Reviews and occasional notes on classical music

Reviews and occasional notes on classical music

For the past five years or so I've posted reviews of classical music CDs, DVDs and Blu-rays, in various places on the web: Amazon.com, iTunes and other sites. I'll collect those earlier reviews, and add four or five new ones every month.

"Music, both vocall and instrumental, so good, so delectable, so rare, so admirable, so super excellent, that it did even ravish and stupifie all those strangers that never heard the like." - Thomas Coryat, after hearing 3 hours of music at the Scuola di San Rocco in Venice, 1608.

Thursday, March 16, 2017

Buttoned-up Shostakovich


I consider the Op. 87 Preludes and Fugues of Shostakovich to be, along with the Bachianas Brasileiras of Villa-Lobos, the greatest 20th Century response to J.S. Bach. Honestly, if I had to choose between the two on my way to a Desert Island, I'm not sure which I'd pick. Considering my Villa-Lobos life, that's saying a lot. Ever since I heard the composer himself play six of the preludes and fugues on an old Seraphim LP this music has been a constant companion. I have Alexander Melnikov's 2014 Harmonia Mundi set on my phone right now, but over the years I've been enthusiastic about versions by Vladimir Ashkenazy, Jenny Lin, David Jalbert, and especially Keith Jarrett. By the way, I'm underwhelmed by the classic recording of Tatiana Nikolaeva, though this seems to be a minority opinion.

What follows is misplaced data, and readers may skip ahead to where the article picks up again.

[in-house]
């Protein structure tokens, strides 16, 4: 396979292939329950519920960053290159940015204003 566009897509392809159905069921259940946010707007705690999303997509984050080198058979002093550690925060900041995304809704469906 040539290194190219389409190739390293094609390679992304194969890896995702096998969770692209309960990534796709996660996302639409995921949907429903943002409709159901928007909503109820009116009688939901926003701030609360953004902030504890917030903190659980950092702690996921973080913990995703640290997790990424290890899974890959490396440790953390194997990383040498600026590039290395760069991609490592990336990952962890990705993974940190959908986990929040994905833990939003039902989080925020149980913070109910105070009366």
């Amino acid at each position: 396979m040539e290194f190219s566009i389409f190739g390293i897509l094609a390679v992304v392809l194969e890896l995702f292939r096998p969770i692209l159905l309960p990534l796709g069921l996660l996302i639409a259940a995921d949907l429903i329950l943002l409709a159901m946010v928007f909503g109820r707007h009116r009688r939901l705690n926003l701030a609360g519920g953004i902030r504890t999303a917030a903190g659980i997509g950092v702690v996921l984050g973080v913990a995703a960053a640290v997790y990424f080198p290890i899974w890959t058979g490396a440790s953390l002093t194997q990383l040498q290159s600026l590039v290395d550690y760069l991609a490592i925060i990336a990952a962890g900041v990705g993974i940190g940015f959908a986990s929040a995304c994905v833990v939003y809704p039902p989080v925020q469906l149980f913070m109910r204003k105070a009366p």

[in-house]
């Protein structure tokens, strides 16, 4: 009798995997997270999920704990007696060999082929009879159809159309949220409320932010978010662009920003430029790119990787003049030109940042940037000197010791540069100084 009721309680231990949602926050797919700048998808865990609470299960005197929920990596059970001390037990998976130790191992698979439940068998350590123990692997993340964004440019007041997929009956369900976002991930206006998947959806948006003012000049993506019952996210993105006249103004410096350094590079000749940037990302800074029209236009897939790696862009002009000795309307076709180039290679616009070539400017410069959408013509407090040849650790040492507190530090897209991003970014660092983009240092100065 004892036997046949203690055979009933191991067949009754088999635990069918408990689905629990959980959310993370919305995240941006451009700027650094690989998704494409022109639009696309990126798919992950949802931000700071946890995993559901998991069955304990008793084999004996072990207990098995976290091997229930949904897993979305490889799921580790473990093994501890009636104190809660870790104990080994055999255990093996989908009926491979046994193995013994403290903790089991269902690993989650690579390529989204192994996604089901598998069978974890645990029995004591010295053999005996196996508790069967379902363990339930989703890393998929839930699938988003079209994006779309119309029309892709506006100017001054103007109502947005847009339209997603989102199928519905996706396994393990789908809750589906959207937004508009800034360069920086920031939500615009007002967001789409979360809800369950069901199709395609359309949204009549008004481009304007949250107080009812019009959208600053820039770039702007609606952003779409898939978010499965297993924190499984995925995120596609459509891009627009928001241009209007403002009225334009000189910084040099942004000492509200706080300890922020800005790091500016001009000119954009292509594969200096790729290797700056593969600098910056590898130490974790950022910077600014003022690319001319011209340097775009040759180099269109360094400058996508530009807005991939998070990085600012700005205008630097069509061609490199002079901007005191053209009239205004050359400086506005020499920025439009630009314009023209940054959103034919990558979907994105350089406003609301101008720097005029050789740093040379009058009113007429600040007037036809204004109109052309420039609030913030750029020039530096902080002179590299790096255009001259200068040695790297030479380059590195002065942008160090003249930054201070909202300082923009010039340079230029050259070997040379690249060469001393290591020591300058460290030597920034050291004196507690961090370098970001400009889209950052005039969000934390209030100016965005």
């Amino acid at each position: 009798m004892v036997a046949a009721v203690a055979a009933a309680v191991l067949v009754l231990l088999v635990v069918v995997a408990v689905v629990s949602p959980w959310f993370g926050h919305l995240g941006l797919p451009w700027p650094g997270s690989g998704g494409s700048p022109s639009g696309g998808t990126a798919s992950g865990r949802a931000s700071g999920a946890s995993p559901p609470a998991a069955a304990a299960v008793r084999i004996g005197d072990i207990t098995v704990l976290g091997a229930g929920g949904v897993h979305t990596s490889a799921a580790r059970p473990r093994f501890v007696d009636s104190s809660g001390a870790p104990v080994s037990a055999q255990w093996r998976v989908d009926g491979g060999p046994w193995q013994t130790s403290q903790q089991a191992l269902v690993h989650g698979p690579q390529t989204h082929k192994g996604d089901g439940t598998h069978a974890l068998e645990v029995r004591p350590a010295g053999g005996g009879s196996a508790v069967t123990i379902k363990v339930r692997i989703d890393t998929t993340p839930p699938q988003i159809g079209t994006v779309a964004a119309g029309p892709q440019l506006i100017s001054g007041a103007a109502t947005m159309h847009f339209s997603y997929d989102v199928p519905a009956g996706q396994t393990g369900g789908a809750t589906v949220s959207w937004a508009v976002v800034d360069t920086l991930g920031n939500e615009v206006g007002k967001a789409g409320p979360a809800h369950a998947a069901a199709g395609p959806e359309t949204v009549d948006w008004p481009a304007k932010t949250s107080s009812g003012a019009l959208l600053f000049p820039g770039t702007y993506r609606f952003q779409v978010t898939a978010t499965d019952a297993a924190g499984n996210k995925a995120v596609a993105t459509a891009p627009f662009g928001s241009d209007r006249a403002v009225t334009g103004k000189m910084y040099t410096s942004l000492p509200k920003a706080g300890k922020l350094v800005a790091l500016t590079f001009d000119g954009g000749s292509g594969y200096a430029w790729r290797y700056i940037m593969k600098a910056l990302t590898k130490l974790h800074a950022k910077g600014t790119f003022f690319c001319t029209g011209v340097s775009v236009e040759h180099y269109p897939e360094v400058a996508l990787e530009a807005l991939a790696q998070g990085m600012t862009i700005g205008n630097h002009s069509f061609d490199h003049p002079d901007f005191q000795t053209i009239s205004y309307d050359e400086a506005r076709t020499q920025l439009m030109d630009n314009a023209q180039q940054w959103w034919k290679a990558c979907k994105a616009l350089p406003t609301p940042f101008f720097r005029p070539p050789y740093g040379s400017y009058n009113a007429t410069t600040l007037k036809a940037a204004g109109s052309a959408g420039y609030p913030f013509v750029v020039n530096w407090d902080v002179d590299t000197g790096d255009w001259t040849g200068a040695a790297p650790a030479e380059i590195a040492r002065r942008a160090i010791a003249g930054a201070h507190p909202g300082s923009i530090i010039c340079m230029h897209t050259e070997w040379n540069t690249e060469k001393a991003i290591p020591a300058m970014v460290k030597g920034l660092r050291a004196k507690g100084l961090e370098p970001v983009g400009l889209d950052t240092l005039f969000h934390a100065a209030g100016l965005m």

I know Peter Donohoe mainly from his many recordings of British music, though I also think he's an exceptional Brahmsian. This new Shostakovich set, due to be released on April 7, 2017, is apparently the first in a series from Signum Classics. My initial response to the present disc is quite positive, though I worry about the slightest tendency toward blandness. One of the things I value about this music is the very personal response of Shostakovich to his Bachian models. It doesn't hurt, I believe, to underline the composers' characteristic flashes of wit, sarcasm, anger and despair or his forays into folkloric and Jewish music. I wouldn't expect Donohoe to bring quite the swing here that Jarrett does, but I do prefer a somewhat more dynamic approach. Still, I do admire much about this recording, and look forward to listening to this some more.

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